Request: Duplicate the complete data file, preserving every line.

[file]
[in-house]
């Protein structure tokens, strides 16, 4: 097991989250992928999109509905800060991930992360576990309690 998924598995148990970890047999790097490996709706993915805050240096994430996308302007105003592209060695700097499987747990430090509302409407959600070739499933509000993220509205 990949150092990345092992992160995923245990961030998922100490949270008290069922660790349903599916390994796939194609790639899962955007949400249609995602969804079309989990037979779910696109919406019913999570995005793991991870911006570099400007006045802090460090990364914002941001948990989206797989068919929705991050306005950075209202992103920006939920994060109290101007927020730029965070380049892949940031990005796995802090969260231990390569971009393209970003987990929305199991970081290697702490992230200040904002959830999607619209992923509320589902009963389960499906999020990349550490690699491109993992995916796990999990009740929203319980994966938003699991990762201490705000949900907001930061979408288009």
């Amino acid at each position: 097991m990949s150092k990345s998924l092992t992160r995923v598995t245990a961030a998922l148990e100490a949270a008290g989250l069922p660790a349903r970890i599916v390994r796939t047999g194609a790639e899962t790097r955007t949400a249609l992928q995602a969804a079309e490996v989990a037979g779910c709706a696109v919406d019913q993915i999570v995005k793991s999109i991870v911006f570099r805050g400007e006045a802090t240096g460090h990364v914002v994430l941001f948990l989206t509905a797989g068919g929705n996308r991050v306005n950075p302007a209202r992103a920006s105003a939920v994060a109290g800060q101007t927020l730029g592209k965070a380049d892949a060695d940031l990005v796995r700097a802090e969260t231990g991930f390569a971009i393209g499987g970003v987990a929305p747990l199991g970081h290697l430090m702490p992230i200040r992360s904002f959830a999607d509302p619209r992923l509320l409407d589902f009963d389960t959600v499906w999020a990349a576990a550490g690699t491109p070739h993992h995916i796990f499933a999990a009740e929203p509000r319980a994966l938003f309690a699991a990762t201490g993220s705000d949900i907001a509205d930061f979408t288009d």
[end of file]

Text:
[in-house]
């Protein structure tokens, strides 16, 4: 097991989250992928999109509905800060991930992360576990309690 998924598995148990970890047999790097490996709706993915805050240096994430996308302007105003592209060695700097499987747990430090509302409407959600070739499933509000993220509205 990949150092990345092992992160995923245990961030998922100490949270008290069922660790349903599916390994796939194609790639899962955007949400249609995602969804079309989990037979779910696109919406019913999570995005793991991870911006570099400007006045802090460090990364914002941001948990989206797989068919929705991050306005950075209202992103920006939920994060109290101007927020730029965070380049892949940031990005796995802090969260231990390569971009393209970003987990929305199991970081290697702490992230200040904002959830999607619209992923509320589902009963389960499906999020990349550490690699491109993992995916796990999990009740929203319980994966938003699991990762201490705000949900907001930061979408288009």
């Amino acid at each position: 097991m990949s150092k990345s998924l092992t992160r995923v598995t245990a961030a998922l148990e100490a949270a008290g989250l069922p660790a349903r970890i599916v390994r796939t047999g194609a790639e899962t790097r955007t949400a249609l992928q995602a969804a079309e490996v989990a037979g779910c709706a696109v919406d019913q993915i999570v995005k793991s999109i991870v911006f570099r805050g400007e006045a802090t240096g460090h990364v914002v994430l941001f948990l989206t509905a797989g068919g929705n996308r991050v306005n950075p302007a209202r992103a920006s105003a939920v994060a109290g800060q101007t927020l730029g592209k965070a380049d892949a060695d940031l990005v796995r700097a802090e969260t231990g991930f390569a971009i393209g499987g970003v987990a929305p747990l199991g970081h290697l430090m702490p992230i200040r992360s904002f959830a999607d509302p619209r992923l509320l409407d589902f009963d389960t959600v499906w999020a990349a576990a550490g690699t491109p070739h993992h995916i796990f499933a999990a009740e929203p509000r319980a994966l938003f309690a699991a990762t201490g993220s705000d949900i907001a509205d930061f979408t288009d």